Ancient humans hunted Glyptodon, an extinct massive armadillo, in order to live within their shells.
27. The last Kauaʻi ʻōʻō (now extinct) was male. Its song was recorded in 1987. It was recorded singing a mating call, to a female that would never come. It died in 1987 as well.
28. A cave goat (Myotragus bakearicus) that went extinct approximately 5,000 years ago is the first known mammal to have become cold-blooded. Their bone growth rate is unlike any other mammal, and more similar to crocodiles in showing slow and adaptive rates to environmental temperature.
29. The Carolina Parakeet, a neotropical parrot that was native to much of the United States up until they were driven extinct by deforestation, hunting, and possibly disease in 1910. They lived in huge flocks of up to 300 birds and were likely poisonous to eat.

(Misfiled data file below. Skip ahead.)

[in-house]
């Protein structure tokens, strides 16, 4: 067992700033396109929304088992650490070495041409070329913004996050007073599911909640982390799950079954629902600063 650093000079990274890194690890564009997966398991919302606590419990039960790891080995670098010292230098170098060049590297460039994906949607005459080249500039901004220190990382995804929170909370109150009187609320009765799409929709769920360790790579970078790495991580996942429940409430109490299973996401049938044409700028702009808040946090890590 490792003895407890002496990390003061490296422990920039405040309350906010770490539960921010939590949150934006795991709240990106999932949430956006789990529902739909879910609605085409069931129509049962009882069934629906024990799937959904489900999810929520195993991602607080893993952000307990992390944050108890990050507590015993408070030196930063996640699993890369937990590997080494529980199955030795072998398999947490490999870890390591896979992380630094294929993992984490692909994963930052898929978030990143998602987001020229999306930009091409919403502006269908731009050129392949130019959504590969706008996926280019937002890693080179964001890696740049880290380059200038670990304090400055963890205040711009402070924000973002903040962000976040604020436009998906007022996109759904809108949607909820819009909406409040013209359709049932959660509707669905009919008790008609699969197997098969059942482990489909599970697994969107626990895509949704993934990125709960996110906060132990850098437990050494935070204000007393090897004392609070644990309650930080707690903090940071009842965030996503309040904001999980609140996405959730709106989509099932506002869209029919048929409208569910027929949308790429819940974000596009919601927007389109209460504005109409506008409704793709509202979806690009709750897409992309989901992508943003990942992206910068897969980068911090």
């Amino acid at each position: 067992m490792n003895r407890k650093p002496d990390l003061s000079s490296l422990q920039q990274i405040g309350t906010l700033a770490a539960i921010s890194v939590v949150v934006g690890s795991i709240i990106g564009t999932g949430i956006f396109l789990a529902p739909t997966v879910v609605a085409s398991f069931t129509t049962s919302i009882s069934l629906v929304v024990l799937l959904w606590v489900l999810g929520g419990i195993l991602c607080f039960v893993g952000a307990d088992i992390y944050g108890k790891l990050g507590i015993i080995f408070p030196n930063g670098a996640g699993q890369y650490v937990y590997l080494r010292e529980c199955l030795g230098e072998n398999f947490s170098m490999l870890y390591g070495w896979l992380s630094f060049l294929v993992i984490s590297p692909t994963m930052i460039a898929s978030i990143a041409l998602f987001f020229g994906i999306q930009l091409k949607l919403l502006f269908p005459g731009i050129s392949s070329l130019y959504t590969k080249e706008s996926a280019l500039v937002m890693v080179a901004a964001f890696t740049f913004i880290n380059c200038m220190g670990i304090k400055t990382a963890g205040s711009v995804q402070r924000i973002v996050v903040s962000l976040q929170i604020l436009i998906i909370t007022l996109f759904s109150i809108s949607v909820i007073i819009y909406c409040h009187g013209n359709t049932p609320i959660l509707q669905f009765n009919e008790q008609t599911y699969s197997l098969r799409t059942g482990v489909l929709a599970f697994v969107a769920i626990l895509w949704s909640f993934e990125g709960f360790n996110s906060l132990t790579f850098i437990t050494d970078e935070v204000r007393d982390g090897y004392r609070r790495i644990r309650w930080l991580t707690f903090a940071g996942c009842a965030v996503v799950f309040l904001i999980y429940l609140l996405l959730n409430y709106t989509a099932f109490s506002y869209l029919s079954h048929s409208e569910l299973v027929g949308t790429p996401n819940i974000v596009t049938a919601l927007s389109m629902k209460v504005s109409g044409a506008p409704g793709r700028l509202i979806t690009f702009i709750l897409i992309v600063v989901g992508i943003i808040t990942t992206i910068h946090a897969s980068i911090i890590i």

30. In 1875, a swarm of locusts (Rocky Mountain Locust) 1800 miles long and 110 miles wide swarmed through the western U.S., causing $200 million in crop damage. At 12.5 trillion insects, it was the largest concentration of animals ever seen. Less than 30 years later the species had vanished and was declared extinct in 1902.
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The extinct American Lion that used to range all over the U.S. and into South America and was about 25% larger than today's African Lion.
32. The Alpine Spaniel, a now extinct dog bred by Augustinian Monks for rescuing travelers stuck in the snow of the Great St. Bernard pass. Dogs were sent in pairs so one could alert the monks when they found someone. They are said to be ancestors of modern-day St. Bernards.
33. The Irish Elk, an extinct species of deer that had the largest antlers of any known deer with a maximum size of 3.65m (12 foot) from tip to tip that weighed up to 40kg (88lb).
34. The once widespread West African black rhino was declared extinct in 2011. The reason for extinction was poaching by humans.
35. The extinct Tasmanian Tiger could open its mouth wider than any other mammal.